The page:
THERE’S a magnetic whiteboard attached to my fridge, and each day I add items that need replacing. Then, when I’m ready to do a supermarket run, I snap a pic of the board with my phone, and wander around Mercadona’s aisles filling my trolley with all the stuff that I need.
The method works a treat, but last week I realised that I’d forgotten to photograph the board before leaving home. This unsettled me to such a degree that I had to call my other half, Marcus, and ask him to take a shot and send it to me.
As I stood rooted to a spot close to the tuna section waiting for the list to arrive, I reflected on the days when I could instantly memorise lists of up to 100 items. This ability came after I took a memory training course a few month before my final college exams. Up until then I had the memory of a goldfish, mainly because I was a consummate daydreamer, and I found impossible to concentrate on lessons.
Then along came mobile phones, and without realising how harmful it might be, I began migrating practically everything stored in my head to my first smartphone. Within months I was practically a slave to the thing. Twelve years down the track I can now count myself among the millions worldwide who have literally lost their minds to an oblong object that, if misplaced or lost, can lead to panic attacks on a monumental scale.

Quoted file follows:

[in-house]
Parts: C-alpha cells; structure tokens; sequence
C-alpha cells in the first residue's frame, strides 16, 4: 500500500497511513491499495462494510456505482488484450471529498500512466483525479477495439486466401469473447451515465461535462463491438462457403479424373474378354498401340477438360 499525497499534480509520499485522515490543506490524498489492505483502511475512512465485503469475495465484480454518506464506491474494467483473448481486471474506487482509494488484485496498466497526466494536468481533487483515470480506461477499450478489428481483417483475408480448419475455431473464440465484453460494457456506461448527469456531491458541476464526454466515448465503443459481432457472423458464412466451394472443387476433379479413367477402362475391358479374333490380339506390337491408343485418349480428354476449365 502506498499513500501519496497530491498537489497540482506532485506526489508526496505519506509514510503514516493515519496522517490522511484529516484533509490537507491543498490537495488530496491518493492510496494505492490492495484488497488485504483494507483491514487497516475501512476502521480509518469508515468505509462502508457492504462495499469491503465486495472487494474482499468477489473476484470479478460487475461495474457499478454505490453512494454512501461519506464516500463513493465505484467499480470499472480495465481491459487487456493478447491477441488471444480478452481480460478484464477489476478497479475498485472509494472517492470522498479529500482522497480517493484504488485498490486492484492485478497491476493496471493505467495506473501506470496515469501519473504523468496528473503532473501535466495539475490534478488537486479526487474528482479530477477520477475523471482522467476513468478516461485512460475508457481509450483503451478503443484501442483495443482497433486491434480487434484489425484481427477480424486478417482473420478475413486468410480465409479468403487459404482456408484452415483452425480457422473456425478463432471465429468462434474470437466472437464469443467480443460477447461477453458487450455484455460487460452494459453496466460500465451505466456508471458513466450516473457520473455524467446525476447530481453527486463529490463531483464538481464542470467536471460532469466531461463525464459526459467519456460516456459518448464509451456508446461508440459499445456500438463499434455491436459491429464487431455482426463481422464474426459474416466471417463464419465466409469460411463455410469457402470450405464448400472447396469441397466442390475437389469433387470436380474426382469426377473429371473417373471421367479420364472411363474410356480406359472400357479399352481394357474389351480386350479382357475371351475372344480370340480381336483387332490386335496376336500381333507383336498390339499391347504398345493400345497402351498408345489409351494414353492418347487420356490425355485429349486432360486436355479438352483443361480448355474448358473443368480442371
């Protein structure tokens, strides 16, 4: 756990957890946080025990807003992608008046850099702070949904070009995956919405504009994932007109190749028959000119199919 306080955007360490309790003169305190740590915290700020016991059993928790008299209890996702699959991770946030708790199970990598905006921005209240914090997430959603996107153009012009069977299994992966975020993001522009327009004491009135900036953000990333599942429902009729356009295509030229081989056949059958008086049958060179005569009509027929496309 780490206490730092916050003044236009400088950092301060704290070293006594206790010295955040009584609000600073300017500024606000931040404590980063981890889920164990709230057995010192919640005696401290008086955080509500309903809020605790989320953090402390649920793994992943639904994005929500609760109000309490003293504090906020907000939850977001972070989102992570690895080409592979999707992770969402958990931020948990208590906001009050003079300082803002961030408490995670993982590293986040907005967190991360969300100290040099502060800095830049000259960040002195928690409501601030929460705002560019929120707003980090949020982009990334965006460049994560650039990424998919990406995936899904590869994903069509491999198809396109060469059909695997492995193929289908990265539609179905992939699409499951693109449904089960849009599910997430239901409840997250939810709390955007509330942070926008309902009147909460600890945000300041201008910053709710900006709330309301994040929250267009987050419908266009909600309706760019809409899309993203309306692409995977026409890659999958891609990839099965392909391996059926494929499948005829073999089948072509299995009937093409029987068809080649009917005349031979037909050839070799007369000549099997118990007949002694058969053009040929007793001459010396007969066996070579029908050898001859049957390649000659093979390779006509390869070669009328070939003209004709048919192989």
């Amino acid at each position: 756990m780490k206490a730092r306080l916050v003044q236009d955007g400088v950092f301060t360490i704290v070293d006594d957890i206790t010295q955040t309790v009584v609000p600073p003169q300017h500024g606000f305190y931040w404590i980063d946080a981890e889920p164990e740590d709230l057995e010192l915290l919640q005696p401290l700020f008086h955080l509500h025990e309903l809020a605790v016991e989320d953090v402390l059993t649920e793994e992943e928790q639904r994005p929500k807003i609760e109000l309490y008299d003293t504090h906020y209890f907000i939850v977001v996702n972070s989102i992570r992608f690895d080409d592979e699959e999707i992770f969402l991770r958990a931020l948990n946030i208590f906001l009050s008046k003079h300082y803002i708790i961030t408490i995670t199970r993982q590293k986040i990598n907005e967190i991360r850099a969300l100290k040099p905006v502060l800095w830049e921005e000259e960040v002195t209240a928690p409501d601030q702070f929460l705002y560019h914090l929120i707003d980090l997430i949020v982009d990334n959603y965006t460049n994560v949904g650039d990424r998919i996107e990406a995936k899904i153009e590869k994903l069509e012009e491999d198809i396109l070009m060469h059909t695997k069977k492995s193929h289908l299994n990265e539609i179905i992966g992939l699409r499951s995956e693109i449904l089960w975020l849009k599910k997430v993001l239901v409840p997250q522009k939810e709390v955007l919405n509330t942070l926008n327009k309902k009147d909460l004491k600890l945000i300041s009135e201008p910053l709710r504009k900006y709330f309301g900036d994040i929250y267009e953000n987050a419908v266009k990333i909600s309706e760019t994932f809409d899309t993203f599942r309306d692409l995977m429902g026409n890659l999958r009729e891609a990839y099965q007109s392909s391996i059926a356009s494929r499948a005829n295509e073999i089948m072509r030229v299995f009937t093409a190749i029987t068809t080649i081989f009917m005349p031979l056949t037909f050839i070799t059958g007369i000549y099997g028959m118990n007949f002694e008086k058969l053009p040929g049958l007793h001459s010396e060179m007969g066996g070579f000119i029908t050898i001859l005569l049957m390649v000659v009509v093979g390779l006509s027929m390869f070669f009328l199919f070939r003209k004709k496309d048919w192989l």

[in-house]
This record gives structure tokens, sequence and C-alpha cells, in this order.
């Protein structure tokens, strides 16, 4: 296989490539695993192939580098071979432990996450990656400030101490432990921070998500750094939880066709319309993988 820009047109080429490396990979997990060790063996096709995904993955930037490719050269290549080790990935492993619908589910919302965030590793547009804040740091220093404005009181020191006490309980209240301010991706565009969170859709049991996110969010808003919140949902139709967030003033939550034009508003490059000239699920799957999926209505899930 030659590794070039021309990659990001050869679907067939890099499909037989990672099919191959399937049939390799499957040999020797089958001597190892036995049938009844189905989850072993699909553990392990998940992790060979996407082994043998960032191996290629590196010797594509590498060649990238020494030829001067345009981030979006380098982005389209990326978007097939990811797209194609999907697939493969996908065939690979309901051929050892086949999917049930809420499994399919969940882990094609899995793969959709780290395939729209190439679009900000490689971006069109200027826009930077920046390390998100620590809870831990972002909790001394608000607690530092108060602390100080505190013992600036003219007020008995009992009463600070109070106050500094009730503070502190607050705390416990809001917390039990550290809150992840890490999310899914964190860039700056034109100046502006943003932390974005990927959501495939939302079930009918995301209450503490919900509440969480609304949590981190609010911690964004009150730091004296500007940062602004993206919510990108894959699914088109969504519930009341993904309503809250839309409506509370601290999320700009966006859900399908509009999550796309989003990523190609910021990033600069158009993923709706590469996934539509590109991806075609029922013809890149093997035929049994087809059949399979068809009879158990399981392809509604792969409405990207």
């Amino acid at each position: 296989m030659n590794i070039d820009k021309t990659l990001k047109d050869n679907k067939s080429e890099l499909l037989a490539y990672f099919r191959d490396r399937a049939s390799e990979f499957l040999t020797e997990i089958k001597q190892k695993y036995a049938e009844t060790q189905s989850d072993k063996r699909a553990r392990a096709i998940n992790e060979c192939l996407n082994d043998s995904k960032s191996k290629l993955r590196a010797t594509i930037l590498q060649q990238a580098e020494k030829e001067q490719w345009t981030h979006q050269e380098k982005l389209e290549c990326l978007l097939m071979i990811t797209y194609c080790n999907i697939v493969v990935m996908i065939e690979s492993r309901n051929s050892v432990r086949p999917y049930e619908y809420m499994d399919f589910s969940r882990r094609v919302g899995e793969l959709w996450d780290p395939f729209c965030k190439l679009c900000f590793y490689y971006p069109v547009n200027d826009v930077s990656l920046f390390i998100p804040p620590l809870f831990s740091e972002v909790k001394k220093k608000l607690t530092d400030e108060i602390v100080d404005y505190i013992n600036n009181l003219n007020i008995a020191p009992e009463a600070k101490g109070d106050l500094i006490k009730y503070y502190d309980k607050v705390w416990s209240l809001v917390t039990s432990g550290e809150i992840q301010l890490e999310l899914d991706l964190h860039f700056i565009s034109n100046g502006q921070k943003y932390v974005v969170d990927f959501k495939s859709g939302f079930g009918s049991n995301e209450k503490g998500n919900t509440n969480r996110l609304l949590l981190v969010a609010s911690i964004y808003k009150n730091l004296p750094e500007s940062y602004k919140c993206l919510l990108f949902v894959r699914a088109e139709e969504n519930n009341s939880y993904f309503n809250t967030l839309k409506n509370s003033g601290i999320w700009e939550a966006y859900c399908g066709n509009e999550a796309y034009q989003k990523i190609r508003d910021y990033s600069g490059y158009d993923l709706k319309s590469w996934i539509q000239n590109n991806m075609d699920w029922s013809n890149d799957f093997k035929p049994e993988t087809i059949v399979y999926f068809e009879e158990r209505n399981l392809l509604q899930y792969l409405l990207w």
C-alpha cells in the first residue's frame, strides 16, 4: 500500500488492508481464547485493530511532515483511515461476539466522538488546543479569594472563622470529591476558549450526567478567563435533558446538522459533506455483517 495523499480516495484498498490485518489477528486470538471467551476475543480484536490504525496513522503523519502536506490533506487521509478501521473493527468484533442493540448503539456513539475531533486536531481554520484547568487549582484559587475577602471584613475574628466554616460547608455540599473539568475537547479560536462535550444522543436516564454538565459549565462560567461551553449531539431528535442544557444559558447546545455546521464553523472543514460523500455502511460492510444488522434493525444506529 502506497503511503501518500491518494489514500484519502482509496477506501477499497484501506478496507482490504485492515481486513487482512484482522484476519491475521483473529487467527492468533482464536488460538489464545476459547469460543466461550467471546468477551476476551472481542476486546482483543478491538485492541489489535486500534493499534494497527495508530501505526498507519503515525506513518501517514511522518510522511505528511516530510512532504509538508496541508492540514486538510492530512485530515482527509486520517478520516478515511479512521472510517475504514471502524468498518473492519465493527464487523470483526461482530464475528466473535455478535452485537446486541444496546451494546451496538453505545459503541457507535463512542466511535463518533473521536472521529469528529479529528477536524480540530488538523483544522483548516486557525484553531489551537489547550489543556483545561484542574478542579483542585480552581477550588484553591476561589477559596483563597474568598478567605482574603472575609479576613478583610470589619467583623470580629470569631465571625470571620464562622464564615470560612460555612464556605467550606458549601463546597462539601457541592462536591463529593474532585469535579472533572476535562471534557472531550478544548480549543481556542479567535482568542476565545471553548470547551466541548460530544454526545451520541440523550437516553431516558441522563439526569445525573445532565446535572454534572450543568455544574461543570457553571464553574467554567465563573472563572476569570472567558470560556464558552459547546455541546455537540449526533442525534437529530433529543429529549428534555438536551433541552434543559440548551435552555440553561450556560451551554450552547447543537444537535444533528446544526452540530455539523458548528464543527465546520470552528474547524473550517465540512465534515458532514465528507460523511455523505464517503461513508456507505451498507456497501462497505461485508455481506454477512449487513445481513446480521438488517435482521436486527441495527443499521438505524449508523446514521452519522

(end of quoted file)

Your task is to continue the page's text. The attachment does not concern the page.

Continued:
And then there’s the physical dangers they pose.You need to live on another planet not to have noticed folk who are so focused of their phones that they are totally oblivious to everything around them. I was on a short taxi trip in Benidorm recently when three people at different locations came with a whisker of being turned into flying mince when they stepped into the path of the taxi. All were too preoccupied with their mobiles to watch where they were going, and got really upset when the driver screamed ‘idiotas’ at them.
In 2015, the German online dictionary Langenscheidt chose the word ‘smombie’ as its word of the year to define define a smartphone zombie, one who is so spellbound by their phone that they have no idea of their surroundings.
And in Israel the ‘phone zombie’ problem reached such serious levels that LED strip lights are now being set into the edge of pavements at pedestrian crossings. When they turn red or green, people with their eyes glued to their phone screens are far more likely to be aware of them than they are of traffic lights.
Now here’s something I bet you didn’t know about phones: they are harbingers of bacteria. Studies published in America in 2015 identified surgeons’ cell phones as a major source of bacterial contamination in operating rooms. Anti-bacterials eliminated germs but within a week the bugs were back. This means that, ideally, phones need to be wiped with a cleaning solution more frequently than once a week.
I reckon that, having allowed my phone to wipe my brain clean, the logical next step is to clean the phone itself from time to time.